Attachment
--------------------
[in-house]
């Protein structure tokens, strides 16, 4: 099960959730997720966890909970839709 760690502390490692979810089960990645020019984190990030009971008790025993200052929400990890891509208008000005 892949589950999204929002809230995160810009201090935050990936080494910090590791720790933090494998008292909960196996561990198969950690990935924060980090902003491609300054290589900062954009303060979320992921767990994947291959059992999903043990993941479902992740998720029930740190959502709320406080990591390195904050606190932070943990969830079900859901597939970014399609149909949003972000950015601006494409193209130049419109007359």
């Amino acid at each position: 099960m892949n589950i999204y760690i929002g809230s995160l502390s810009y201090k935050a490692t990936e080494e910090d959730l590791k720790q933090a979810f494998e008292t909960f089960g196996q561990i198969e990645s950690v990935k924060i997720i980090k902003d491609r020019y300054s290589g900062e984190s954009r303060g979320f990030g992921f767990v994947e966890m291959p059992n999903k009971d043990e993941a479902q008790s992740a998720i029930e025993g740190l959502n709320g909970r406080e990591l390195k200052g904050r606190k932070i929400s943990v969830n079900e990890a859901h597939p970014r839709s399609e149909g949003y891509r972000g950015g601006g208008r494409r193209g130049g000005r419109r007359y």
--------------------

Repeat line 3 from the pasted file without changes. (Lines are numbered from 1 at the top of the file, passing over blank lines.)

């Amino acid at each position: 099960m892949n589950i999204y760690i929002g809230s995160l502390s810009y201090k935050a490692t990936e080494e910090d959730l590791k720790q933090a979810f494998e008292t909960f089960g196996q561990i198969e990645s950690v990935k924060i997720i980090k902003d491609r020019y300054s290589g900062e984190s954009r303060g979320f990030g992921f767990v994947e966890m291959p059992n999903k009971d043990e993941a479902q008790s992740a998720i029930e025993g740190l959502n709320g909970r406080e990591l390195k200052g904050r606190k932070i929400s943990v969830n079900e990890a859901h597939p970014r839709s399609e149909g949003y891509r972000g950015g601006g208008r494409r193209g130049g000005r419109r007359y």